Where a taxpayer is dissatisfied with a South African Revenue Services (SARS) decision regarding its objection to an assessment, the taxpayer can appeal the decision to the Tax Court. The Rules of the Tax Court, promulgated under Section 103 of the Tax Administration Act (28/2011), prescribe the procedure to be followed when proceedings are instituted in the Tax Court.

Facts

In Lion Match Company (PTY) LTD v Commissioner for the South African Revenue Services,(1) the taxpayer noted an appeal against the disallowance of an objection raised in response to an additional assessment issued by SARS. The additional assessment had arisen after the taxpayer disposed of its entire shareholding in the Kimberly Clark Group in the 2008 assessment year. In determining the taxable capital gain, the base cost of the shares had been taken as the market value of the shares as at October 1 2001. It was this value that SARS had later adjusted, which increased the taxpayer's taxable capital gain.

The focus of this case was not the merits of the dispute between the parties, but rather the correctness of the procedure that the taxpayer had followed in its appeal to the Tax Court.

After the taxpayer noted its appeal, SARS delivered its statement of grounds of assessment to the taxpayer in accordance with Rule 31 of the Tax Court Rules. This rule prohibits SARS from including in its statement any ground that constitutes a novation of the whole of the factual or legal basis of the disputed assessment. Instead of submitting its response in accordance with Rule 32, the taxpayer brought an application to the Tax Court in which it:

  • asserted that SARS had included in its statement a ground that constitutes a novation; and
  • asked the Tax Court to set aside the statement.

The Tax Court dismissed the application, but granted the taxpayer leave to appeal to the Supreme Court of Appeal.

Before the Supreme Court of Appeal, SARS argued that the Tax Court's decision was not appealable.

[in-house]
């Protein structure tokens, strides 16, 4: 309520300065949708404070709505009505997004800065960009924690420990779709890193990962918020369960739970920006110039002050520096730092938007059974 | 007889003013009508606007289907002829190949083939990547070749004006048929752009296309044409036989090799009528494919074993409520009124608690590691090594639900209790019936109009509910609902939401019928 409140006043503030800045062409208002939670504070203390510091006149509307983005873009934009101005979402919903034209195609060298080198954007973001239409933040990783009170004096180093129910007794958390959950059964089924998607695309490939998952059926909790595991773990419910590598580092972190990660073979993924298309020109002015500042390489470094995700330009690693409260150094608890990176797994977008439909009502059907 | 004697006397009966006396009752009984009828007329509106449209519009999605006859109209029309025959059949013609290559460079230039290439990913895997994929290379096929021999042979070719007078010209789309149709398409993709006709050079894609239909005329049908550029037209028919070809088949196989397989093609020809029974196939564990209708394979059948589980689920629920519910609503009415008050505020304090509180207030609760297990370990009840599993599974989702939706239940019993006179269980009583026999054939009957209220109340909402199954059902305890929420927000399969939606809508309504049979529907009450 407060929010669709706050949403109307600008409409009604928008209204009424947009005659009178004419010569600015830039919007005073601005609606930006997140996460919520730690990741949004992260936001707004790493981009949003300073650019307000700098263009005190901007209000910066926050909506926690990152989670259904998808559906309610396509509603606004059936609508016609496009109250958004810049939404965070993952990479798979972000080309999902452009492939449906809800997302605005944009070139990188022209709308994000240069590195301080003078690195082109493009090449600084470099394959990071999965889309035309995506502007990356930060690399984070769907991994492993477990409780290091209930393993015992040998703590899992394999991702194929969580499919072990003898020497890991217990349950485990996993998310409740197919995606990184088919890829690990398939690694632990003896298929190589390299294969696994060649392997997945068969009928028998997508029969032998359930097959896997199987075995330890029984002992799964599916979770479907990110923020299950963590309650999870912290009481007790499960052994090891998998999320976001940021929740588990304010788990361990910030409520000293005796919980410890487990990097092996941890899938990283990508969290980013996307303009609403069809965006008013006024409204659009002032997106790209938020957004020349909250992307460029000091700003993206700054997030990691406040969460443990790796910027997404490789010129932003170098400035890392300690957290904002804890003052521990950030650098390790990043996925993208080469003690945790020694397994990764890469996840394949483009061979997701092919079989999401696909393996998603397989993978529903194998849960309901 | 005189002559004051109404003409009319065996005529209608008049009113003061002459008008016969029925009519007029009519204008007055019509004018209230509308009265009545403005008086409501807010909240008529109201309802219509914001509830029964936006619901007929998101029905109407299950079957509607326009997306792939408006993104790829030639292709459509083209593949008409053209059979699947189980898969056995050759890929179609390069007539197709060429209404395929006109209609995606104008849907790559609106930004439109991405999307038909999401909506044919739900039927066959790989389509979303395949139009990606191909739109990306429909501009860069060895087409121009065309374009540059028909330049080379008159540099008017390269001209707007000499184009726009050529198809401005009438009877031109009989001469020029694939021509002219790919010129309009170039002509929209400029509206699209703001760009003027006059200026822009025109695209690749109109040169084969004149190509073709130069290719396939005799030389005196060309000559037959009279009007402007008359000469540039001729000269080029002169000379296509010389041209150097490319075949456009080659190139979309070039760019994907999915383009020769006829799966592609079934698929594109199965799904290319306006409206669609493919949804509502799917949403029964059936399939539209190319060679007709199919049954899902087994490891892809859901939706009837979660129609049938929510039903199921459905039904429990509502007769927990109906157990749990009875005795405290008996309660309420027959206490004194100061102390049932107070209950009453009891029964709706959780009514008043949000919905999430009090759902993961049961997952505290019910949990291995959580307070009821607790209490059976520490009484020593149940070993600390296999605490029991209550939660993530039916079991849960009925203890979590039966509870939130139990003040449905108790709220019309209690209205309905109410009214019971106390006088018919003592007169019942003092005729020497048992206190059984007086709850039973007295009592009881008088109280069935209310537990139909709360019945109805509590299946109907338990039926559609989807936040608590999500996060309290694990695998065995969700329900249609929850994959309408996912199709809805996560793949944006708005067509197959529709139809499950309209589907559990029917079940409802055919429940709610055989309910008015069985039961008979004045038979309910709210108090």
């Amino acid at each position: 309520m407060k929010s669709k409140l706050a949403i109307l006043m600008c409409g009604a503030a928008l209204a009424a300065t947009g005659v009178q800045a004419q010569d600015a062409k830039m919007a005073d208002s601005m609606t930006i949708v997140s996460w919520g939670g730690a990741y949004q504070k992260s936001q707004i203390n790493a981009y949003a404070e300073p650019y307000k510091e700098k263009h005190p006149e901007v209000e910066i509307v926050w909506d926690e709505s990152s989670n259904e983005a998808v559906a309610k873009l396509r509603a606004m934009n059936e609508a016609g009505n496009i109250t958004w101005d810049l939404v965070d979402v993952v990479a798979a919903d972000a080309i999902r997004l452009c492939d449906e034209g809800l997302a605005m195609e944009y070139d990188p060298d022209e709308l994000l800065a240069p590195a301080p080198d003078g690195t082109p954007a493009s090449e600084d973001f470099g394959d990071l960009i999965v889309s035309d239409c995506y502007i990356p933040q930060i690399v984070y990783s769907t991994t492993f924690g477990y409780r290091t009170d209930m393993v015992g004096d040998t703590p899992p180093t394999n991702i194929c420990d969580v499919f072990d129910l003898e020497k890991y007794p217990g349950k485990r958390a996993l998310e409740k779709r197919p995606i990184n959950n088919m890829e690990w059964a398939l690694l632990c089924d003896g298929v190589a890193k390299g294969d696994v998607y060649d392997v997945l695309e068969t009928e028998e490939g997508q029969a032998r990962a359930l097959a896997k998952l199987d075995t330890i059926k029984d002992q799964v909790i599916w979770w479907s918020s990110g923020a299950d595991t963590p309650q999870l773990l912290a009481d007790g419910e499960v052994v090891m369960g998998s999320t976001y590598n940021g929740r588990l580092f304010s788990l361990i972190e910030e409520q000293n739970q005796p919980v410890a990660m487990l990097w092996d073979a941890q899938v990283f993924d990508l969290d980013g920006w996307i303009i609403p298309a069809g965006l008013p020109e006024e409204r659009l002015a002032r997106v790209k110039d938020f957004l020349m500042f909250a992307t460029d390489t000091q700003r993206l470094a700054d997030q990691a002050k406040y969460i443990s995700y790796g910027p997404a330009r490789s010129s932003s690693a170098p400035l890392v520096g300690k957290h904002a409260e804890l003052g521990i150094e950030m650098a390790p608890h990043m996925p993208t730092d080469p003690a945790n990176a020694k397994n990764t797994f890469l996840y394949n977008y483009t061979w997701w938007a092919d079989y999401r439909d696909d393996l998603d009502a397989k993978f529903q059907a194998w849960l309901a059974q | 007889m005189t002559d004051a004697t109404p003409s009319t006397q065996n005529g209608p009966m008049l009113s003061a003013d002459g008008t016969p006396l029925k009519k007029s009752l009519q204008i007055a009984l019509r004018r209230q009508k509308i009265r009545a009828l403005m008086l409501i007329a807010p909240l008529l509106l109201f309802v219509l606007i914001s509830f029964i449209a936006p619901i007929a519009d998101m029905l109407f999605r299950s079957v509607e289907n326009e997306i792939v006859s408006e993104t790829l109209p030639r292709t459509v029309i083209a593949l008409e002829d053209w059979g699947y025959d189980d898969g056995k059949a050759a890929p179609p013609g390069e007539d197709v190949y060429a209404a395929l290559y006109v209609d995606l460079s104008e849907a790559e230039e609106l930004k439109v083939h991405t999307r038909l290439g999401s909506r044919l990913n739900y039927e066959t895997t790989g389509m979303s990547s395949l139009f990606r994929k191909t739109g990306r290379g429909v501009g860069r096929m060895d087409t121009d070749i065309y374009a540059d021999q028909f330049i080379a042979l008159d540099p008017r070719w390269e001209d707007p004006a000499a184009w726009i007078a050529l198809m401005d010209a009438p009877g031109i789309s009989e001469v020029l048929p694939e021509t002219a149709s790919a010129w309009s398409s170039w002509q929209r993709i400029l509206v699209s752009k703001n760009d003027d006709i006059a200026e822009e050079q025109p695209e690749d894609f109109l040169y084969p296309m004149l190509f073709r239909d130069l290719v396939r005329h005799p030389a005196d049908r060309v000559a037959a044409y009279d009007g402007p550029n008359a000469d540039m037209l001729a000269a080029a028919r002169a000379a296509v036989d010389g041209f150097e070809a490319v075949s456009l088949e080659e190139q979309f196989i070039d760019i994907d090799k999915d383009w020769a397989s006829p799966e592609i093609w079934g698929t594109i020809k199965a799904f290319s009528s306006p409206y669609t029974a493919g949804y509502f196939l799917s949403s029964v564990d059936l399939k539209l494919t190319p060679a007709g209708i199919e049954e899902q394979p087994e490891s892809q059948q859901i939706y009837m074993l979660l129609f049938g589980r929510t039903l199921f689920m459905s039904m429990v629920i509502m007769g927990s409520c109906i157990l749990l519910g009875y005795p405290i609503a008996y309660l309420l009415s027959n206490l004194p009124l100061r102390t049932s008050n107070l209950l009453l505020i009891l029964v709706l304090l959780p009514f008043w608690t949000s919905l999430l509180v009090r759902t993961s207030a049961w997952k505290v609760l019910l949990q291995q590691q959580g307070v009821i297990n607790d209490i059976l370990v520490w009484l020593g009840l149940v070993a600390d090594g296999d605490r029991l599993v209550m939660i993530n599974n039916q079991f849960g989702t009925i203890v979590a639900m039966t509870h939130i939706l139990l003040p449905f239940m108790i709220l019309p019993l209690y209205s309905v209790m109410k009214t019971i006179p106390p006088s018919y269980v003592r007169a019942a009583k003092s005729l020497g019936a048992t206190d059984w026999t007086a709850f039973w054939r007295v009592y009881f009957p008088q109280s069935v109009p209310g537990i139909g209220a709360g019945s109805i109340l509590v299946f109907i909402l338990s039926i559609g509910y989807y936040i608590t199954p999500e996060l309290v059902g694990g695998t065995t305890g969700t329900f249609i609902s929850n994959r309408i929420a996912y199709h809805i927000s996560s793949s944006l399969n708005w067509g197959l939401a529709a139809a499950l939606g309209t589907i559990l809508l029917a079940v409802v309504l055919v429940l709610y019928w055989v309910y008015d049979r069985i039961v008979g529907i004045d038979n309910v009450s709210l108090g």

Decision

The Supreme Court of Appeal took a relatively simple approach. Being a creature of statute, the Tax Court obtains all of its powers and functions from the Tax Administration Act. Section 117 of the act provides that the Tax Court has jurisdiction to hear appeals lodged under Section 107, which in turn states that taxpayers may appeal against an assessment or decision. Section 104(2) refers to three types of decision – namely:

  • a decision not to extend the period for lodging an objection;
  • a decision not to extend the period for lodging an appeal; and
  • any other decision that may be objected to or appealed under a tax act.

Further, Section 129 sets out the ambit of decisions that the Tax Court may make in response to an appeal lodged under Section 107.

In turn, Section 133 of the Tax Administration Act provides for appeals against Tax Court decisions under Section 129.

The Supreme Court of Appeal held that determining whether the Tax Court's decision was appealable was contingent on whether the decision was one contemplated in Section 104(2) of the act.

The Supreme Court of Appeal found that the decision did not fall within Section 104(2) of the act and that, as such, the Tax Court's decision was not subject to appeal.

For further information on this topic please contact Heinrich Louw or Louise Kotze at Cliffe Dekker Hofmeyr by telephone (+27 115 621 000) or email (heinrich.louw@cdhlegal.com or louise.kotze@cdhlegal.com). The Cliffe Dekker Hofmeyr website can be accessed at www.cliffedekkerhofmeyr.com.

Endnotes

(1) (2018) ZASCA 36 (March 27 2018).

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